# Another Strike Against PLC

Published on: 13:45PM Sep 19, 2014

One of the arguments for using PLC instead of ARC is that PLC has unlimited payments (until you hit the overall payment limit of \$125,000 per individual). However, one of the drawbacks to using PLC is your payment yield will not likely reflect your actual yields for 2014-2018. The payment yield for PLC purposes is calculated as the greater of your old CC "base" yield or 90% of your average yield from 2008 to 2012. For many farmers in the corn belt, this can present almost a double whammy on your yield calculations.

First, the average corn yield is for the period 2008 to 2012 which includes the drought year of 2012. Also, these yields are not adjusted for average yield increase of around 1.5 bushels per acre that have occurred over these years and finally, the grower is only allowed to use 90% of this average. This will likely result in a much lower payment yield than will be used for ARC purposes (since ARC uses an Olympic average, the 2012 drought year would almost always be thrown out). Most people would assume since ARC does not kick in until 86% of the Olympic average that PLC will always have the higher yield. I don't think so and let's do an example.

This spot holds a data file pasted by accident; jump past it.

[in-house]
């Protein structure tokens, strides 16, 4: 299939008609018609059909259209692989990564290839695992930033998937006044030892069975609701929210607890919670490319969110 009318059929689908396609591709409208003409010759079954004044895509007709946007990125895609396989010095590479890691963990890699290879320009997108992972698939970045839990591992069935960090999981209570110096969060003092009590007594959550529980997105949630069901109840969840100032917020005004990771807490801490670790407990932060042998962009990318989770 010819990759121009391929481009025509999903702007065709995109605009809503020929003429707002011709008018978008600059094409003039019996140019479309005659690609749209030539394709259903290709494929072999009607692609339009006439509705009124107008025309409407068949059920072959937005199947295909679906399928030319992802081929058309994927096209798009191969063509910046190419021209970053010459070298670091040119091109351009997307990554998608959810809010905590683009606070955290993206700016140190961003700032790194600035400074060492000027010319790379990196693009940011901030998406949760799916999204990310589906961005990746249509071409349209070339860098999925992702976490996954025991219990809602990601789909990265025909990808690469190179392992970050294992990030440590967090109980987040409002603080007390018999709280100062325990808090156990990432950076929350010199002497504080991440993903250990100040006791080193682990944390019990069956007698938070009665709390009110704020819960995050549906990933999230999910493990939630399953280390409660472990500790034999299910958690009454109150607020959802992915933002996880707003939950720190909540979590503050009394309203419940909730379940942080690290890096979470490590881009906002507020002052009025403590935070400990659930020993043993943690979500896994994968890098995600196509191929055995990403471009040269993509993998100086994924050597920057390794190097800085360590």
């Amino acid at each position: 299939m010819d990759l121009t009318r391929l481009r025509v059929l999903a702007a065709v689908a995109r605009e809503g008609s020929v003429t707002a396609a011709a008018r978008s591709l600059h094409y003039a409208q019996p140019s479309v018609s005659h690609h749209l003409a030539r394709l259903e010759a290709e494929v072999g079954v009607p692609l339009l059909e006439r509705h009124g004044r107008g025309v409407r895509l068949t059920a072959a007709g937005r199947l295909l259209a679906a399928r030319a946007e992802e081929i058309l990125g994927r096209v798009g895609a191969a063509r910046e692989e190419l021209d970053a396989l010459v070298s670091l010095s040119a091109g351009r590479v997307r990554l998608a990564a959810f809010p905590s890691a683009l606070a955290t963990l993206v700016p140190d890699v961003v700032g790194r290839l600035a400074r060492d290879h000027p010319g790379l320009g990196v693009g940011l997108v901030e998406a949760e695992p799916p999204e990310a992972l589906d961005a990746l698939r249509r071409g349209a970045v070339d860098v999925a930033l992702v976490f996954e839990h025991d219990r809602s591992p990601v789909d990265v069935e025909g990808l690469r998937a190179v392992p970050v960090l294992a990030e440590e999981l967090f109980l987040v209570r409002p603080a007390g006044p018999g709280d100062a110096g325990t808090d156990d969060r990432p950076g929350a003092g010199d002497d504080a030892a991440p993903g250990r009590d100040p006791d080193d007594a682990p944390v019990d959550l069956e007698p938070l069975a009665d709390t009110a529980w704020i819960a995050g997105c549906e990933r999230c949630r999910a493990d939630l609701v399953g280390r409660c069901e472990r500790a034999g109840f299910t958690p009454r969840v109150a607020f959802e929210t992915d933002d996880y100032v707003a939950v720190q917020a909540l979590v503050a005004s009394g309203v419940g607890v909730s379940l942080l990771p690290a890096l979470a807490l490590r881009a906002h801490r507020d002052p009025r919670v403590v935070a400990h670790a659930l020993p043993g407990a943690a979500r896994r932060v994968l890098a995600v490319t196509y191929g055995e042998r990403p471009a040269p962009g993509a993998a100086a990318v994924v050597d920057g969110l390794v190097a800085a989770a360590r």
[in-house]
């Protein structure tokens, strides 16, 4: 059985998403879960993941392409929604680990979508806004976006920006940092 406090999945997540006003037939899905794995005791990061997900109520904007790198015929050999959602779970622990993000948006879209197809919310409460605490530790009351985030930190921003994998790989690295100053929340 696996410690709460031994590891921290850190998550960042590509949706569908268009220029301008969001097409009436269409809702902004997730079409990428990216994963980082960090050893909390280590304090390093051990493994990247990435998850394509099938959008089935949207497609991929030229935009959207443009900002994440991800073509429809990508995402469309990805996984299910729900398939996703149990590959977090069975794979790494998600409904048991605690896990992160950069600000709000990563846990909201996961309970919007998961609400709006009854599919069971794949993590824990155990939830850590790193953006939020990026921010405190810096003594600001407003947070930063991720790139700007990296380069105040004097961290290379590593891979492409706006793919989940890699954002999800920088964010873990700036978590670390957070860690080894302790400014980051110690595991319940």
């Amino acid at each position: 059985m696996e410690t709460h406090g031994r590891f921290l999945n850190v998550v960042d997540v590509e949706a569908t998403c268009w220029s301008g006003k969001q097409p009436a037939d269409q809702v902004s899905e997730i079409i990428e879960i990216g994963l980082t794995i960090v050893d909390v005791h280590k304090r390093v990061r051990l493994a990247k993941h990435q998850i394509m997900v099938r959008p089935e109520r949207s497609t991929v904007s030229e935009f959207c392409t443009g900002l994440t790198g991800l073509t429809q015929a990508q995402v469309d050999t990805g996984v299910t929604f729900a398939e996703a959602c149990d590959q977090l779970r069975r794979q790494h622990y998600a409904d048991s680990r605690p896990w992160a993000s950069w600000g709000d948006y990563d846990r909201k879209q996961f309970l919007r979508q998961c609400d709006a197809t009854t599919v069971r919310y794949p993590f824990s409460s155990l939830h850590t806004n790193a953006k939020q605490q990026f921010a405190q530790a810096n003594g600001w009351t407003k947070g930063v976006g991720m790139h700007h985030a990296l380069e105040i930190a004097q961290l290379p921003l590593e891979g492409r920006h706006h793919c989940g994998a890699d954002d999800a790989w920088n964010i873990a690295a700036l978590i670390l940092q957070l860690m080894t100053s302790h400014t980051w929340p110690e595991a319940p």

Assume we have a corn grower whose county yield over the 2008 to 2011 period was 170. However, the yield in 2012 drops the five-year average to 160. When we multiply this by 90% we get a payment yield of 144 for PLC purposes. This is the yield that will be used for all five years for PLC purposes and will not be increased until perhaps 2019 with a new farm bill. Now for ARC-CO purposes, the actual payment yield will be equal to the county yield for 2014. Assuming a county yield of 170 bushels and multiplying this by 86% we get a "payment" yield of 146.2. This is about 2 bushels higher than PLC. Also, if the actual yield for the county is lower than normal, this actually helps the farmer for ARC purposes.

PLC has its place for many farmers (rice, peanuts, barley, etc.), but for most corn and soybean farmers, the more I look at its structure, the more I lean toward ARC. I will keep you updated.

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